This type of anesthesia is needed when deep plane face and neck lift with deep neck sculpting (gland reduction) is being done.
Dr. Rad advises not thinking of GA as “being on a breathing machine” or being dangerous. Rather, the anesthesia machine is supporting your natural breathing and protecting your airway. In fact, GA is for comfort and safety. In the hands of a board certified anesthesiologist (with whom Dr. Rad always works) in the safest possible environment (accredited hospital-based surgery centers) GA is very safe, in fact it is much safer that the cumulative risk of driving a car every day.
IV sedation with local anesthesia
In some cases, combining sedation with local anesthesia (injected numbing medicine) is used. In this case, patients often receive propofol for the IV anesthetic to induce sedation and which helps them relax and feel drowsy during the procedure. While the patient is not fully unconscious with this approach, they are generally not aware of the surgery and experience little to no discomfort.
This does not involve the inhaled anesthetic as in GA, and does not require an airway tube. You are breathing on your own anesthesiologist maintains your level of anesthesia with propofol and other IV medicines. Oxygenation is supported with supplemental oxygen.
Patients may be a candidate for this type of anesthesia for shorter procedures and neck lift that does not involve deep neck sculpting.
Local anesthesia only
This type of anesthesia is the simplest of all, and involves injecting numbing medicine throughout the tissues to be lifted. Dr. Rad uses local anesthetics routinely in the office and this does not require going to an OR.
We start with applying topical numbing which dulls sensation, then injected numbing medicine is given while you are awake.
Patients are candidates for this approach when undergoing in-office mini-face lifts, upper blepharoplasty, buccal fat reduction and direct brow lifts.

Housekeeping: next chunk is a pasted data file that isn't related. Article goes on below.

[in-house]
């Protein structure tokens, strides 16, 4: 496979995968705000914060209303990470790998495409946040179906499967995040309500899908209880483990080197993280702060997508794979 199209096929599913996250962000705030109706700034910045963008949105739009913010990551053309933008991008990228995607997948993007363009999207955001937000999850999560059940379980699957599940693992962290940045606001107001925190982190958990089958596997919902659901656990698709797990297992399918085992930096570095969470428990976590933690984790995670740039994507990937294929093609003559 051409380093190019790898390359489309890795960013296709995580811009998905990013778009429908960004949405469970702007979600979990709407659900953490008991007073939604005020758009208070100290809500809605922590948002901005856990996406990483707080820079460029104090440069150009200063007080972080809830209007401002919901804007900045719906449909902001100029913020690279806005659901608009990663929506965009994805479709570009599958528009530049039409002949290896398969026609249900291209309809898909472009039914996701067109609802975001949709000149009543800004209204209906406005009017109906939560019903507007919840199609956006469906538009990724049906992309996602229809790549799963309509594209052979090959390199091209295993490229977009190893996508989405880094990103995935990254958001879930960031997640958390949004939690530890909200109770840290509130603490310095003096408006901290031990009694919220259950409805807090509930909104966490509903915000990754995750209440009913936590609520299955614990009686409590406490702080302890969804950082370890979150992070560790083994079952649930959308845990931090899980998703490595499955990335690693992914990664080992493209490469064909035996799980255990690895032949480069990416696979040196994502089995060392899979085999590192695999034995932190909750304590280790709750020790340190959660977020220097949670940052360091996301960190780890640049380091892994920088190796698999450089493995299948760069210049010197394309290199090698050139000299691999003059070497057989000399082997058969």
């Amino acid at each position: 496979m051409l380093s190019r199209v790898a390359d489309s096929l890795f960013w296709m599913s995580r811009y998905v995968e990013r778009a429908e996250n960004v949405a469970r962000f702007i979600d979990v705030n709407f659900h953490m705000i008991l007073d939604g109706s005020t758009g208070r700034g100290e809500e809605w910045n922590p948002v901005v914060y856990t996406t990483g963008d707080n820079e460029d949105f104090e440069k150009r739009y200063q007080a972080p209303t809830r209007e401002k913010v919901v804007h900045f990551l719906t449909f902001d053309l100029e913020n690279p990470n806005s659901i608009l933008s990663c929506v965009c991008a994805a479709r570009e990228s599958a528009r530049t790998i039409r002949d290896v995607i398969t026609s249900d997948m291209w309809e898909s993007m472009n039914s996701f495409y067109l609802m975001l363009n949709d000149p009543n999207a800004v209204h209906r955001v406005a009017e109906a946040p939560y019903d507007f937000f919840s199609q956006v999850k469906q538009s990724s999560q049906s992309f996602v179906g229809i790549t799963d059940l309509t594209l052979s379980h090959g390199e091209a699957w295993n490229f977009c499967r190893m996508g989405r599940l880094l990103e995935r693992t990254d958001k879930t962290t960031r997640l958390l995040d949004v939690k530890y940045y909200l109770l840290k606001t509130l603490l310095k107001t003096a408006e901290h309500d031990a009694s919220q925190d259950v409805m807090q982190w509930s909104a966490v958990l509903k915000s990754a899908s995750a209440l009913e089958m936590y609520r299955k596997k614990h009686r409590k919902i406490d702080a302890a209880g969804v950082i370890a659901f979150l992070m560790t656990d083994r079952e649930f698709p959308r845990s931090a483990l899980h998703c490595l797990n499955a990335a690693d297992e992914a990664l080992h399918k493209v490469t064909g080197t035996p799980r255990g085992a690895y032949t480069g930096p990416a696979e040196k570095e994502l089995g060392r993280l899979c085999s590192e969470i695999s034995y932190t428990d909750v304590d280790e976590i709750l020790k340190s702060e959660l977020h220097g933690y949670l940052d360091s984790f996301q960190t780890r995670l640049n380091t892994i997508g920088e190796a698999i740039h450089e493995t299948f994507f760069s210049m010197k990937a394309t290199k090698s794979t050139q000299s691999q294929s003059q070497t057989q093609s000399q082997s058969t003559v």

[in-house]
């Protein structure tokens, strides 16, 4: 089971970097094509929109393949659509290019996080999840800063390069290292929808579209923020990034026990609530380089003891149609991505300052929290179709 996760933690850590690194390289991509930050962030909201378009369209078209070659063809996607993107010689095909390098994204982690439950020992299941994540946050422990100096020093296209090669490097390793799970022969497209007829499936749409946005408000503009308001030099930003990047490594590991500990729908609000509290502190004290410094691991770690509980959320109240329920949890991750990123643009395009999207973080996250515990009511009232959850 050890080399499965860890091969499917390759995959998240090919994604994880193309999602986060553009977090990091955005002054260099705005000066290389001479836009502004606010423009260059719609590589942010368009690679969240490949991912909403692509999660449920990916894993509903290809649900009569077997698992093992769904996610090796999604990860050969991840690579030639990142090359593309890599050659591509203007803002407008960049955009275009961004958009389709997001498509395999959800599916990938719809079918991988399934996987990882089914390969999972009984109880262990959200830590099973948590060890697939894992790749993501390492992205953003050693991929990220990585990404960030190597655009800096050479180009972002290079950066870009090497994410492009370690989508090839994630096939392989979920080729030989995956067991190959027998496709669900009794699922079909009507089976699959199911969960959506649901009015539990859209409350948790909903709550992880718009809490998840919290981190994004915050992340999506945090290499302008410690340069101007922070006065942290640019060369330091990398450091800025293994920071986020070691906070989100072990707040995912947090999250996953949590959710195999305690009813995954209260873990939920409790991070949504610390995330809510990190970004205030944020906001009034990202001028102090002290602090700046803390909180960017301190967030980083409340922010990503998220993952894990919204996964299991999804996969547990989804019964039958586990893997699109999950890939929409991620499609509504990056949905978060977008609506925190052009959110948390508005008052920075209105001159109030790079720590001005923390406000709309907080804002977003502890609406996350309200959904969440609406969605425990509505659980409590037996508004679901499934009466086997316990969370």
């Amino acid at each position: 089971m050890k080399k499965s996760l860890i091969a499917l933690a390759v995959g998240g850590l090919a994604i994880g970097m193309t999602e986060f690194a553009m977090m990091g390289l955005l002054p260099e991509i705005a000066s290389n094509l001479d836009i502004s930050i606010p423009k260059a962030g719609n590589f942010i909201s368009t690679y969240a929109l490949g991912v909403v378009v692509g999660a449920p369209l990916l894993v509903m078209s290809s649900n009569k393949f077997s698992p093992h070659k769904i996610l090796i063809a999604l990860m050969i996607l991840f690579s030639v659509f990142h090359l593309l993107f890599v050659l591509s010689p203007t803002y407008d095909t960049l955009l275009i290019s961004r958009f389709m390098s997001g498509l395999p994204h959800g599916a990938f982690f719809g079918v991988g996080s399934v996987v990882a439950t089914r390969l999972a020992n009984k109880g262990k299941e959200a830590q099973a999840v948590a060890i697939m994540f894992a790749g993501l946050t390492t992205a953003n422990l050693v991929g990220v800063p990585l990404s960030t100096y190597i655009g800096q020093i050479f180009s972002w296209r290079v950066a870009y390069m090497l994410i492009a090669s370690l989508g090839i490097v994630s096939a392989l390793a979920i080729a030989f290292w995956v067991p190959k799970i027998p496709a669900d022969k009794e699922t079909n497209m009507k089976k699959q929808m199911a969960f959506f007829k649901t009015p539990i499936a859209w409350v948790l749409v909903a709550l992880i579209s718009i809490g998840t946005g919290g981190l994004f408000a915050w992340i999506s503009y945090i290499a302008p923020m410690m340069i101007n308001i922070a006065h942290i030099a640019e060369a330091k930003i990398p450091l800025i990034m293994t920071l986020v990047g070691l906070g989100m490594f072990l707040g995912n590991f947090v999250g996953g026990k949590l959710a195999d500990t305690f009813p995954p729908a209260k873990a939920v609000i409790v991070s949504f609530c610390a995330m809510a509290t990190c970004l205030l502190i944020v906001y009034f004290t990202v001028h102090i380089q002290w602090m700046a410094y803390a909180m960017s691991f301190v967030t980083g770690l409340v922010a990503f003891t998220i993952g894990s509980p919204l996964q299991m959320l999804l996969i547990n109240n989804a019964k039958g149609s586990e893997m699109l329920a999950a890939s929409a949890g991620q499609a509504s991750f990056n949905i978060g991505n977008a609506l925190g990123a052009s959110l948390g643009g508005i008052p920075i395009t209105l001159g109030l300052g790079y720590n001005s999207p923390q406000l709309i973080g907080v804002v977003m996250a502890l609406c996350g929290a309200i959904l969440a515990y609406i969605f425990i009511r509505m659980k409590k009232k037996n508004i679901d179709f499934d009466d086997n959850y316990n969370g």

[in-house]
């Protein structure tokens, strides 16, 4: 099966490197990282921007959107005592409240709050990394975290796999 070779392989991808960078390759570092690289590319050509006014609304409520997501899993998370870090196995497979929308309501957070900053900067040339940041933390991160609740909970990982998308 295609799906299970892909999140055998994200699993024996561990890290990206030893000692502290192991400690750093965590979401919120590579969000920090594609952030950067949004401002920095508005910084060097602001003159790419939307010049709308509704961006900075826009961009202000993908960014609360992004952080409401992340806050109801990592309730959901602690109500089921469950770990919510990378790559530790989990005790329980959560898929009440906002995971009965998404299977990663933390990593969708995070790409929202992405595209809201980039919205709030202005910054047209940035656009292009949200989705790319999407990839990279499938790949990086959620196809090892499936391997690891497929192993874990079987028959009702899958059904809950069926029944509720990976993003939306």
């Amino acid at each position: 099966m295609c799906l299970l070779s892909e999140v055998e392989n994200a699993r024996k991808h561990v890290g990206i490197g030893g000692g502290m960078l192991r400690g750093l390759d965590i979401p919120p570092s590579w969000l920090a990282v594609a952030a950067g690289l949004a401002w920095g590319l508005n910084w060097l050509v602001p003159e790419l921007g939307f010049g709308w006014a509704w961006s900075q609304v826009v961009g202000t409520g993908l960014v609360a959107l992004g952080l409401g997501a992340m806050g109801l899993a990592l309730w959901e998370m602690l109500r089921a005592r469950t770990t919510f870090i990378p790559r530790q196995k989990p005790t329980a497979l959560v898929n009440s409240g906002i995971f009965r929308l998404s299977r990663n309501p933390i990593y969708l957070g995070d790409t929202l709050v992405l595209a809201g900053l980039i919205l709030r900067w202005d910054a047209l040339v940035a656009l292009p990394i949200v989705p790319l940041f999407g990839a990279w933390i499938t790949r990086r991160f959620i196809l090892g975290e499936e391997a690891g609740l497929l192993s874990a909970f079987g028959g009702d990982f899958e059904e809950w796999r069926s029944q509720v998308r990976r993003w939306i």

Overall, the choice between these types of anesthesia will be discussed during the pre-operative consultation with the surgeon. The surgeon will consider the patient’s medical history, the complexity of the procedure, and the patient’s preference when deciding on the appropriate anesthesia.
What skincare should I use to optimize my healing after facelift?
Proper skin care is critically important as your tissues will be inflamed after surgery. “Inflammation” is a common term that is commonly associated with harmful internal processes. However, inflammation is a normal process whereby the immune system is activated to heal tissue trauma caused by surgery. This is a normal part of healing. However, too much inflammation can be harmful and so we must be sure to avoid anything that can irritate your skin or worsen inflammation.
It is important to use the right products immediately after surgery. Dr. Rad recommends avoiding products that have stimulatory ingredients such as retinols and using a gentle skin care with products that have high concentrations of anti-oxidants to calm and soothe inflamed skin. Drs. Sherber and Rad recommend the following curated, science-backed products for daily use after facelift surgery (you may order products online or ask our staff for these products from our Boutique). Products are at different price points but we have vetted these products for their high quality ingredients and calming formulations for optimal facelift healing.
• Cleanser: use a high quality oil-based cleanser. Drs. Sherber and Rad recommend Eve Lom Gel Balm Cleanser or Sturm Facial Cleanser. Follow the instructional video on the website. Massage a grape-sized amount of balm or 2 pumps of foam onto dry skin for 60 seconds, then enter the shower. Apply a warm/moist muslin cloth to your face for 30 seconds, repeat twice more, then buff your skin on the last application.
• Incision Care: use La Mer The Concentrate or to your incisions only.
• Face and Neck Care: you may select from the following:
– Sturm Face Cream (fragrance free, best for sensitive skin)
– Creme de la Mer (contains fragrance).
– Augustinus Bader The Rich Cream for dry skin (fragrance free)
– Augustinus Bader The Cream for oily skin (fragrance free)
– Caudalie Premier Cru (contains fragrance)
• Eyelid Care: using a separate eye cream for eyelids is important to prevent milia, small bumps that can develop when using thick face creams or ointments.
– Sturm Eye Cream
– La Mer Eye Concentrate
– Augustinus Bader Eye Cream
– Caudalie Eye Cream
• Lip Care:
– Sturm Lip Balm
– La Mer Lip Balm